On arriving back along the flood embankment Tim Kohler drew attention to the large accumulation of tree and shrub debris deposited on the central buttress of the carboniferous sandstone Adwick road bridge. The height of the debris indicated that the floodwater from the February storms [Dudley, Eunice and Franklin] had almost reached the level of the carriageway.

Recording areas:

1 = Trans-pennine car park to Bridleway (SE4702).
2 = Circular Pond to the north of the perimeter path (SE4702).
3 = Lake to north of Lowfield Road bridleway (SE4702).
4 = Hedge & Drains along bridleway & adjacent fields (SE4602).
5 = Causeway to Outlook (SE4602).
6 = Seen from the Outlook (SE4602).
7 = River Dearne Flood Embankment (SE4602)

+ = not counted

Adwick Washlands
Latin Name Common Name 1 2 3 4 5 6 7
Alisma plantago-aquatica Water Plantain    *          
Anthriscus sylvestris Cow Parsley  *        
Arum maculatum Arum *            
Betula pendula Birch *     *      
Callitriche stagnalis Starwort       *      
Callitriche stagnalis Water Starwort   *          
Caltha palustris Kingcups (f)   *          
Carex acutiformis Lesser Pond Sedge   *          
Centaurea nigra Knapweed   *   * *    
Corylus avellana Hazel (catkins) *     *      
Crassula helmsii Newzealand pygmyweed   *   *      
Dactylis glomerata Cock’s-foot grass *     * *    
Epilobium hirsutum Great Willowherb   *   *      
Ficaria verna Lesser Celandine (f) *     * *    
Filipendula ulmaria Meadowsweet *     * *    
Fraxinus excelsior Ash (f) *     *      
Galium aparine Cleavers *     * *    
Geranium dissectum Cut-leaved Cranesbill *            
Geranium robertianum Herb Robert *            
Geum urbanum Wood Avens *            
Glechoma hederacea Ground Ivy (f) *            
Glyceria sp. A flote grass   *          
Hedera helix Ivy *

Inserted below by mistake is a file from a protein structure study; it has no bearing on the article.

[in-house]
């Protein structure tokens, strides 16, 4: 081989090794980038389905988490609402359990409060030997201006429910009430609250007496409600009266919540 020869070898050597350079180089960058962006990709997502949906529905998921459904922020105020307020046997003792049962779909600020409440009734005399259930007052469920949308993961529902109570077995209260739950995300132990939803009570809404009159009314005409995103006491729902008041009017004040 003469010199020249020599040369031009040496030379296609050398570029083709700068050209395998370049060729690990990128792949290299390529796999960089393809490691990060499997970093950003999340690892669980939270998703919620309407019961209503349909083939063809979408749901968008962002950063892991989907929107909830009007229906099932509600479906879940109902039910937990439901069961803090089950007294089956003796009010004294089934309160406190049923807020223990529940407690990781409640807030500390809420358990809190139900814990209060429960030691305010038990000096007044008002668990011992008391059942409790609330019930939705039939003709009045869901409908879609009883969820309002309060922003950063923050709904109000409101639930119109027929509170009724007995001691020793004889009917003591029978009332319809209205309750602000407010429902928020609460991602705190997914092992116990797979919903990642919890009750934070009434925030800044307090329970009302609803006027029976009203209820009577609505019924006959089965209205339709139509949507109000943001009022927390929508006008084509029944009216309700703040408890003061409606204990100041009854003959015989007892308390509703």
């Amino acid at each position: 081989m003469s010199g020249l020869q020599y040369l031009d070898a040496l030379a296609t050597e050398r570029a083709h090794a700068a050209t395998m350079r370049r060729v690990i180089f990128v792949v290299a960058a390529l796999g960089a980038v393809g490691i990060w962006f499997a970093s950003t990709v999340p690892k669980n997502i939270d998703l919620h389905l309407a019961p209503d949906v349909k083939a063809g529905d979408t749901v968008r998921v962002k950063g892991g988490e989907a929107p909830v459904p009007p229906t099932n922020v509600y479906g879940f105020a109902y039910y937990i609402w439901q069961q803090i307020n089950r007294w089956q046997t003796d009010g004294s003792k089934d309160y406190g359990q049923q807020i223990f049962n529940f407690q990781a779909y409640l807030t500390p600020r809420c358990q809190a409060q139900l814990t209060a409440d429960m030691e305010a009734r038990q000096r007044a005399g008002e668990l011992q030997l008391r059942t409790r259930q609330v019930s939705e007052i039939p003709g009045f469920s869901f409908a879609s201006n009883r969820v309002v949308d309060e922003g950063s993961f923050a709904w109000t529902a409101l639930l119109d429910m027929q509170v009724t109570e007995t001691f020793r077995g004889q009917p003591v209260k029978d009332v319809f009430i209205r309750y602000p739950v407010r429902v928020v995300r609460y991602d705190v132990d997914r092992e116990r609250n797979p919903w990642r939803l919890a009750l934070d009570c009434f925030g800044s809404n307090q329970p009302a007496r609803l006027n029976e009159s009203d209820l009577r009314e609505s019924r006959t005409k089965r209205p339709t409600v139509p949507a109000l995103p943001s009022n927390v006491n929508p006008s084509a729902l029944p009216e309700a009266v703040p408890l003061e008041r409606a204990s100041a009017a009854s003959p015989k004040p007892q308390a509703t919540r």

Heracleum sphondylium Hogweed *     * *    
Hypochoeris radicata Cat’s-ear *            
Ilex aquifolium Holly       * *    
Juncus effuses Soft Rush   *          
Juncus inflexus Hard Rush   *          
Lamium album White Dead-nettle (f) *     * *    
Lemna minor Duckweed       *      
Lemna minuta ? Least Duckweed   *          
Leucanthemum vulgare Oxeye Daisy *            
Lonicera periclymenum Honeysuckle [2 forms]       * *    
Mentha aquatica Water Mint   *          
Muscari armeniacum Grape Hyacinth (f) *            
Phalaris arundinacea Reed Canarygrass       * *    
Phragmites australis Great Reed   *   *      
Populus sp. Poplar sp. (catkins) *            
Potentilla reptans Creeping Cinquefoil *           *
Prunus spinosa Blackthorn (f) *     *     *
Pteridium aquilinum Bracken *            
Quercus robur Oak *     *     *
Ranunculus sceleratus  Celery-leaved Buttercup   *          
Rosa canina Dog Rose *     *     *
Rubus fruticosus Bramble *     * *   *
Rumex obtusifolius Broad-leaved Dock *     * *    
Salix Sallow       * *   *
Salix sp. Pussy Willow (f) *            
Sambucus nigra Elder *            
Scrophularia auriculata  Water Figwort   *   *     *
Stellaria media Chickweed (f) *            
Tanacetum vulgare Tansey *     * *   *
Taraxacum officinale Dandelion agg. sp. (f) *            
Tussilago farfara Coltsfoot (f) *            
Typha latifolia Reedmace   *   *      
Ulex europaeus Gorse (f)       * *    
Urtica dioica Stinging Nettle *       *    
Veronica persica Field Speedwell (f) *            
Birds   1 2 3 4 5 6 7
Aegithalos caudatus Long-tailed Tit       2     2
Alauda arvensis Skylark (s)           2  
Anas clypeata Shoveller     4     2  
Anas crecca Teal     15     +  
Anas penelope Wigeon           4  
Anas strepera Gadwall     4     6  
Anas platyrhynchos Mallard           4 2